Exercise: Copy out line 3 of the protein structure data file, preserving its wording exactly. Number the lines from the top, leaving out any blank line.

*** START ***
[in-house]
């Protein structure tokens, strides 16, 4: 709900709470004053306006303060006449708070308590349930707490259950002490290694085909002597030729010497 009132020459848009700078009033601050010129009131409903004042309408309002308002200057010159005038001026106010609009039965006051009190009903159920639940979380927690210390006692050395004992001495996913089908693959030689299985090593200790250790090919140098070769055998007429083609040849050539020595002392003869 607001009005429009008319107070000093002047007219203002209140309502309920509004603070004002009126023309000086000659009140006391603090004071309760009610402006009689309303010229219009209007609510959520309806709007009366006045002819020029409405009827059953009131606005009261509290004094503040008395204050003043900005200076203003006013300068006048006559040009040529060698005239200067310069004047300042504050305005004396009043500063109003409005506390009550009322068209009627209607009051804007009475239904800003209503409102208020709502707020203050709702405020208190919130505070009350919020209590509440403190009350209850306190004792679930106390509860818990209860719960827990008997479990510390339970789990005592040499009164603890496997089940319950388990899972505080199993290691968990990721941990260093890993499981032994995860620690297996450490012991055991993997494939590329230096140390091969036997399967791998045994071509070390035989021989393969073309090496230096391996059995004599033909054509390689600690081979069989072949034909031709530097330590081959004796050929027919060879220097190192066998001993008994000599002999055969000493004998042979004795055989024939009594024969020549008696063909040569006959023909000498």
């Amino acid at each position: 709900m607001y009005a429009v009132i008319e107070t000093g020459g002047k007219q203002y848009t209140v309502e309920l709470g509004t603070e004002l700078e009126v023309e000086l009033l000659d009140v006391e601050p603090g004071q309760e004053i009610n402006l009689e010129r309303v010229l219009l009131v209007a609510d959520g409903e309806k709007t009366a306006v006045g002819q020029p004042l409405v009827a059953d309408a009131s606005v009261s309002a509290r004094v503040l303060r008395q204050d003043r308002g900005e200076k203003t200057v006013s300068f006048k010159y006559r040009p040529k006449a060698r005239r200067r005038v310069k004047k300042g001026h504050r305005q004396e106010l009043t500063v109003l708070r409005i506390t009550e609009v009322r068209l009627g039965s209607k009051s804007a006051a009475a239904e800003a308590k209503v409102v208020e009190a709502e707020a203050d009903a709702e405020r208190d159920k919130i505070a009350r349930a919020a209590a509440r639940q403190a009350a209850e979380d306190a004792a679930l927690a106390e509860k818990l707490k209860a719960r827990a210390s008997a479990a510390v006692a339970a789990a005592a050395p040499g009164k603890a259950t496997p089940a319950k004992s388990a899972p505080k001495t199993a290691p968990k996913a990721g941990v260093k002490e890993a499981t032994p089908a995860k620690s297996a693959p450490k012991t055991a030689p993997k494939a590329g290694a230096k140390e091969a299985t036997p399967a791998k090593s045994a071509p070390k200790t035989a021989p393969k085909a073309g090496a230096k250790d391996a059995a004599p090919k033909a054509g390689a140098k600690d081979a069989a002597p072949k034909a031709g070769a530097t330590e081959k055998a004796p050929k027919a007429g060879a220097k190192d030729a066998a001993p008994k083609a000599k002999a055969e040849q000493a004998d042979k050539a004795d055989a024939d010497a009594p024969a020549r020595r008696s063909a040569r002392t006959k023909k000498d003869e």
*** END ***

């Amino acid at each position: 709900m607001y009005a429009v009132i008319e107070t000093g020459g002047k007219q203002y848009t209140v309502e309920l709470g509004t603070e004002l700078e009126v023309e000086l009033l000659d009140v006391e601050p603090g004071q309760e004053i009610n402006l009689e010129r309303v010229l219009l009131v209007a609510d959520g409903e309806k709007t009366a306006v006045g002819q020029p004042l409405v009827a059953d309408a009131s606005v009261s309002a509290r004094v503040l303060r008395q204050d003043r308002g900005e200076k203003t200057v006013s300068f006048k010159y006559r040009p040529k006449a060698r005239r200067r005038v310069k004047k300042g001026h504050r305005q004396e106010l009043t500063v109003l708070r409005i506390t009550e609009v009322r068209l009627g039965s209607k009051s804007a006051a009475a239904e800003a308590k209503v409102v208020e009190a709502e707020a203050d009903a709702e405020r208190d159920k919130i505070a009350r349930a919020a209590a509440r639940q403190a009350a209850e979380d306190a004792a679930l927690a106390e509860k818990l707490k209860a719960r827990a210390s008997a479990a510390v006692a339970a789990a005592a050395p040499g009164k603890a259950t496997p089940a319950k004992s388990a899972p505080k001495t199993a290691p968990k996913a990721g941990v260093k002490e890993a499981t032994p089908a995860k620690s297996a693959p450490k012991t055991a030689p993997k494939a590329g290694a230096k140390e091969a299985t036997p399967a791998k090593s045994a071509p070390k200790t035989a021989p393969k085909a073309g090496a230096k250790d391996a059995a004599p090919k033909a054509g390689a140098k600690d081979a069989a002597p072949k034909a031709g070769a530097t330590e081959k055998a004796p050929k027919a007429g060879a220097k190192d030729a066998a001993p008994k083609a000599k002999a055969e040849q000493a004998d042979k050539a004795d055989a024939d010497a009594p024969a020549r020595r008696s063909a040569r002392t006959k023909k000498d003869e």